2007 – the year of the television actor who decides to become a Presidential candidate.  We’ve already written about the issues under the FCC’s political broadcasting rules, particularly the equal opportunity doctrine, with the candidacy of Law and Order’s Fred Thompson, resulting in NBC replacing him on as the on-air District Attorney of New York City.  Now, Comedy Central television host Stephen Colbert has announced his candidacy for the nomination for President – albeit only as a native son in his home state of South Carolina.  While some cynical observers might conclude that the Colbert action is only a bid to get publicity and press for his new book (just think of all the publicity that he’s getting from this blog entry – Stephen, we want our commission on all the books you sell because of the promotion you get here), his candidacy does present a useful illustration of a number of issues that arise for broadcasters and other FCC regulatees subject to the political broadcasting rules – particularly issues that arise when a station on-air employee runs for political office.  Questions that are raised include when a employee becomes a legally qualified candidate, does the candidate’s appearance on a bona fide news interview program exempt the station from equal opportunities obligations, and the amount and kind of time that is due to opposing candidates should they request equal time.

First, the question of a "legally qualified candidate."  This is important as the on-air appearance of a planned candidate does not give rise to equal time until that individual becomes a "legally qualified candidate."  For most elections, the candidate becomes legally qualified when they file the necessary papers to qualify for a place on the ballot for the election in which they plan to run, or if they actively pursue an write-in candidacy for an office for which they are eligible.  Until they are legally qualified, no matter how much they say they are running, their appearances do not give rise to equal opportunities.  One example of this occurred years ago, when Howard Stern was campaigning for Governor of New York on his morning radio program in New York City.  No equal opportunity issues arose as Stern never filed the required papers to qualify for a place on the ballot with the New York Secretary of State.

However, in Presidential elections, in addition to the usual manner of qualification, a candidate who is qualified in 10 states is deemed qualified in all states.  In addition, a Presidential candidate can become "legally qualified" for purposes of the FCC rules merely by making a substantial showing of a bona fide candidacy (e.g. having a campaign headquarters, making speeches, distributing campaign literature,  and issuing press releases).  So, if Mr. Colbert is out in South Carolina holding campaign rallies and distributing literature in support of his candidacy, he could be deemed a legally qualified candidate before filing the necessary papers (though his recent statement on NPR’s Wait Wait Don’t Tell Me that his road to the Presidency ends in South Carolina may undercut the bona fides of his campaign.  Perhaps that admission will be retracted when he appears on Meet the Press tomorrow).  But, for the other Presidential candidates who are running in all states, participating in debates and engaging in other campaign activities, they are probably legally qualified throughout the entire country now, even though the filing of the papers for a place on the New Hampshire ballot, the first primary, are not due until early November.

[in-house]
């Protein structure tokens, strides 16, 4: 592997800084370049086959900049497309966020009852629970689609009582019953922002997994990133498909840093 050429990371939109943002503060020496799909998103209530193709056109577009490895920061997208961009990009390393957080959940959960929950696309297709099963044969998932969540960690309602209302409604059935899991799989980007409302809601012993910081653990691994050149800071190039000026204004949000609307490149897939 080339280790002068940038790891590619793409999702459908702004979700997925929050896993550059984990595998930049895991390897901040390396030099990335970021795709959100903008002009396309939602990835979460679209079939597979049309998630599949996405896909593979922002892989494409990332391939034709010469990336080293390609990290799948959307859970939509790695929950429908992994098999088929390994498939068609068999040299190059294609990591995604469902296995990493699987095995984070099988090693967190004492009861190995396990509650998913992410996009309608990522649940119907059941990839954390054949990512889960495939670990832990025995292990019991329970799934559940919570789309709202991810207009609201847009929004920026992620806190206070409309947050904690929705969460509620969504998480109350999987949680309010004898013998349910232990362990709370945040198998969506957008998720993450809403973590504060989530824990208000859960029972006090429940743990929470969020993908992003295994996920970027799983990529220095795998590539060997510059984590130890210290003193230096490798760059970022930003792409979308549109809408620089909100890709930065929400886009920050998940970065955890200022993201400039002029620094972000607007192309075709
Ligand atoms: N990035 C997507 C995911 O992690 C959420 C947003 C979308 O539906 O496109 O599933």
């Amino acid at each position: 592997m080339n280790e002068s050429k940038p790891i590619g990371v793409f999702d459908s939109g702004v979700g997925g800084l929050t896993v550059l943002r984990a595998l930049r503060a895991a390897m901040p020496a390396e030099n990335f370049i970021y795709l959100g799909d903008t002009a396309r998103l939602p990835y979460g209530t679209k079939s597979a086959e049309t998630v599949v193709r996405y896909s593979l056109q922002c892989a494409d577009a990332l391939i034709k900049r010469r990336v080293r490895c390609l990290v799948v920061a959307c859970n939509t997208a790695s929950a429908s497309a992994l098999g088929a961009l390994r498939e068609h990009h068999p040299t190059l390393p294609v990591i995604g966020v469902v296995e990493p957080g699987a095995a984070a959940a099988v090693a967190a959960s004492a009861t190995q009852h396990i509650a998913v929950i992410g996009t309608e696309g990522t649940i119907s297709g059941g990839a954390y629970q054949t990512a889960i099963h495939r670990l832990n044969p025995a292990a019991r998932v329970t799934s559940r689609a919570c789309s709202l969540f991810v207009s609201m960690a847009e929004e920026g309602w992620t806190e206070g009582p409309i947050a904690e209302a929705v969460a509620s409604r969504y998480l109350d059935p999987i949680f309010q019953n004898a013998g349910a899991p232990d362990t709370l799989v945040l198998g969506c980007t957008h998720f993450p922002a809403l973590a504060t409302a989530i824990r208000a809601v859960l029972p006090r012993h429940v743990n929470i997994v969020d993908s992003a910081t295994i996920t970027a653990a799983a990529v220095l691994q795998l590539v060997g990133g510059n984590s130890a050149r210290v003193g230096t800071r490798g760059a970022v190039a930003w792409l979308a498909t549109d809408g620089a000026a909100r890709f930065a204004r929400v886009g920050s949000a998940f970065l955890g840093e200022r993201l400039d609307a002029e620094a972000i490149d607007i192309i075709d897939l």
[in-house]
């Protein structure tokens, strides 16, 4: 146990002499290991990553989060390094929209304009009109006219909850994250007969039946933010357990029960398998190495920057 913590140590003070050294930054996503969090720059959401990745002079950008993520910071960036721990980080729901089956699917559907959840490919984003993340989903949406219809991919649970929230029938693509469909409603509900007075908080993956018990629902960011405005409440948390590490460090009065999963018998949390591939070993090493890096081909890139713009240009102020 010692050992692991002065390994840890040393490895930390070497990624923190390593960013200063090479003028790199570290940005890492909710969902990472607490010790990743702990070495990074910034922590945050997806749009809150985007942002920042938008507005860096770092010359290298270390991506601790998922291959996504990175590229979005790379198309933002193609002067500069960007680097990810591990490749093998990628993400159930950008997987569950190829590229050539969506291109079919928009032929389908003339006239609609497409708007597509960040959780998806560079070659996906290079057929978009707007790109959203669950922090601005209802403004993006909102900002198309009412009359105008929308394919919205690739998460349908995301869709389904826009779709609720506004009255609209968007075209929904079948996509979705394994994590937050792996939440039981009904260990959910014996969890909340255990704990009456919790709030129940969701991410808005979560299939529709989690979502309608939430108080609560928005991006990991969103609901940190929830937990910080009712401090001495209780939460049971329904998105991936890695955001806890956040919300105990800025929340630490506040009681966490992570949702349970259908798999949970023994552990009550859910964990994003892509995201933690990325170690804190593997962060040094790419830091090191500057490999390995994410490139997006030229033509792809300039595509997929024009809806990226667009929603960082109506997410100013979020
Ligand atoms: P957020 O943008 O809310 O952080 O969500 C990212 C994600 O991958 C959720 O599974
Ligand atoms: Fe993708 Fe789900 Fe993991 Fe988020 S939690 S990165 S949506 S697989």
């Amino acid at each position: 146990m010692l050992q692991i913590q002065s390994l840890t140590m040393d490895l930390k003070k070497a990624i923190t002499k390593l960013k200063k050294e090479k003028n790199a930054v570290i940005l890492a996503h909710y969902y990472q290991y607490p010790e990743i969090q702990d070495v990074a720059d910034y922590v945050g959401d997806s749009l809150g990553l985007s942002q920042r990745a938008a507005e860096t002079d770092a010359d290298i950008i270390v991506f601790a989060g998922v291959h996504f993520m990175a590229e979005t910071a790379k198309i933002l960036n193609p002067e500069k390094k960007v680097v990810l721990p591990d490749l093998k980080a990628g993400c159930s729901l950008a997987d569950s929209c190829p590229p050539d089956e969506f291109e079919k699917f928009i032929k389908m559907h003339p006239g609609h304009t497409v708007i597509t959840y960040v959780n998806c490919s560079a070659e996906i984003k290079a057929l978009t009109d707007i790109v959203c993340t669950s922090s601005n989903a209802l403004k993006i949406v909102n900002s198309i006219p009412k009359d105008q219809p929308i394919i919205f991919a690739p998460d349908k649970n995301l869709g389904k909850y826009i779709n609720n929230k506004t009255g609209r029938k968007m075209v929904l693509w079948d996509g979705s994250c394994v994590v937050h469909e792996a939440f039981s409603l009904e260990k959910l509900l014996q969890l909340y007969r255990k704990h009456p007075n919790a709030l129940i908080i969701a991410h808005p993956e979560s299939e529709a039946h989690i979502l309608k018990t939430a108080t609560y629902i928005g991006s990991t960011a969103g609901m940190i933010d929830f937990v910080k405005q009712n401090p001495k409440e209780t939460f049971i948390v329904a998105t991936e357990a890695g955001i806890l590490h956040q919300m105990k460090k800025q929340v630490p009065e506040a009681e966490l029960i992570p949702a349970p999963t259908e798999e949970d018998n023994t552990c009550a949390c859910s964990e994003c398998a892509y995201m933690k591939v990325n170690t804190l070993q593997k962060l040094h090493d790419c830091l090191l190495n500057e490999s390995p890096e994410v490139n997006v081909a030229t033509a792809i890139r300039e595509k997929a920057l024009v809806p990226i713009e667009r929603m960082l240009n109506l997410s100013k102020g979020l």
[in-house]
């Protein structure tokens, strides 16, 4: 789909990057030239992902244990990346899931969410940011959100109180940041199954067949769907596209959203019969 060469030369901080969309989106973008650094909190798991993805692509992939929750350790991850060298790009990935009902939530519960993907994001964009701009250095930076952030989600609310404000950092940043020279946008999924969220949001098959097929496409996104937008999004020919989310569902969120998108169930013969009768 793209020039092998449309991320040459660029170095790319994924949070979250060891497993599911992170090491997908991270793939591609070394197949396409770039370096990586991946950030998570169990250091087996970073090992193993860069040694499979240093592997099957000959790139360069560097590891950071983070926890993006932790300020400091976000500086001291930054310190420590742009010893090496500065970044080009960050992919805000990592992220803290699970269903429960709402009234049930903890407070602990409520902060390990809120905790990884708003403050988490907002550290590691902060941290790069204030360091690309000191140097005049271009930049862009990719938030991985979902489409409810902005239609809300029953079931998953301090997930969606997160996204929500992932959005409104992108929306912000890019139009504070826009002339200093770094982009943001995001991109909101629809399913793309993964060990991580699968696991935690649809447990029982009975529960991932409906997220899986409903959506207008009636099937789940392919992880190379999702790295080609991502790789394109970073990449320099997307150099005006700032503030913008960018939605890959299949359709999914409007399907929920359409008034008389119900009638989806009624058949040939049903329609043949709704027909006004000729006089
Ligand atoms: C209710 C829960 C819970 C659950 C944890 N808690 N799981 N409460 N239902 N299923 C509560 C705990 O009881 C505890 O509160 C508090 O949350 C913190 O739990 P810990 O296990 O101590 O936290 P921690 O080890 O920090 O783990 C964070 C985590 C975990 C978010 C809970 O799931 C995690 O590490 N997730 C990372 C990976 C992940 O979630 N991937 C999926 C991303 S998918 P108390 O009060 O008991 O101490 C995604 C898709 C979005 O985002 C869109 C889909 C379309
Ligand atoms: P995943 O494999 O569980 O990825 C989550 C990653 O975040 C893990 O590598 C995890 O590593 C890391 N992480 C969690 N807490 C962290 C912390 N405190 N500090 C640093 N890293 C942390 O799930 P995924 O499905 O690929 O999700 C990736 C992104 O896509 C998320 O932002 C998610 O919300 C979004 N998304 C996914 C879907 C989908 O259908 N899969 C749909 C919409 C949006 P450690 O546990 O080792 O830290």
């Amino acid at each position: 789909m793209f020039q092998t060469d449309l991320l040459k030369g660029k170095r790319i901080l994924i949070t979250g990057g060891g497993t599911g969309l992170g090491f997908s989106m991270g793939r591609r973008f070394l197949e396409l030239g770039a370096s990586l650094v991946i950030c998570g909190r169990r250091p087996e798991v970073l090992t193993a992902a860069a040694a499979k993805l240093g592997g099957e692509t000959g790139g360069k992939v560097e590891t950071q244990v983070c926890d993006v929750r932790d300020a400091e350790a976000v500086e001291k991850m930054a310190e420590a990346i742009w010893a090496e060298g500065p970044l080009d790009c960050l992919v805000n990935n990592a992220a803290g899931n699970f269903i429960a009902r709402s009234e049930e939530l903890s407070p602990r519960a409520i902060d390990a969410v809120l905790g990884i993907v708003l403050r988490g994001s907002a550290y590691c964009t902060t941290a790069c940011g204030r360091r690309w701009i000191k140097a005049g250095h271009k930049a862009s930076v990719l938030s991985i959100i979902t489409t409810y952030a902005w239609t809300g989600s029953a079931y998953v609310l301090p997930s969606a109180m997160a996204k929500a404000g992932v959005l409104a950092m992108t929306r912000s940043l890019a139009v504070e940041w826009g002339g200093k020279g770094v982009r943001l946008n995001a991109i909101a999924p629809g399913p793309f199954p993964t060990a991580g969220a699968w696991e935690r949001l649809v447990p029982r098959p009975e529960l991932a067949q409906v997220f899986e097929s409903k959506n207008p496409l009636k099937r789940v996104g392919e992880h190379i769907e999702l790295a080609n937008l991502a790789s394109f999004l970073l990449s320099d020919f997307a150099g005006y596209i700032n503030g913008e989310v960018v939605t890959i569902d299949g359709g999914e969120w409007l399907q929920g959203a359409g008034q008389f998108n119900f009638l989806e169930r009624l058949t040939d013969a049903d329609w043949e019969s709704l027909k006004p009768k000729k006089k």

Continue Reading Stephen Colbert, Equal Opportunities and the Case of the Candidate Host

Every day, on almost every television channel, it seems as if you can find a presidential candidate making an appearance – and it’s not just on the Sunday morning political interview programs.  Last week, it was Hillary Clinton on the David Letterman Show (where her husband is scheduled to appear this week).  In the last two weeks, both Barack Obama and John McCain have made the pilgrimage to talk with John Stewart on the Daily Show.  Mike Huckabee seems to be a fixture on the Colbert Report.  And at the end of last week, TNT reportedly stated that, candidacy or not, it would continue to run episodes of Law and Order featuring Fred Thompson.  With all of these appearances of candidates on television, one might wonder if the FCC’s Equal Opportunities (a/k/a the "Equal Time") rules FCC have been repealed.  In fact, it appears that all of these appearances are within exemptions to, or are otherwise not covered by, the Equal Opportunities Doctrine of the FCC. 

That doctrine requires a broadcaster or, in some instances, a cable system, to provide equal opportunities to competing candidates to appear on the air.  In the most common situation, if one candidate buys commercial time on a broadcast station, the station must treat other candidates in the same race equally, and allow them to buy equal amounts of time on the station at equivalent rates to those paid by the first candidate.  In a candidate is given free time, all his or her opponents are entitled to the same amount of free time, if they request it within seven days of the first candidate’s appearance.  However, the statute provides many exemptions, and all of these recent appearances appear to fall within these exemptions. 


Continue Reading Barack Obama and the Daily Show, Hillary Clinton and David Letterman, Fred Thompson and Law and Order – What About Equal Time?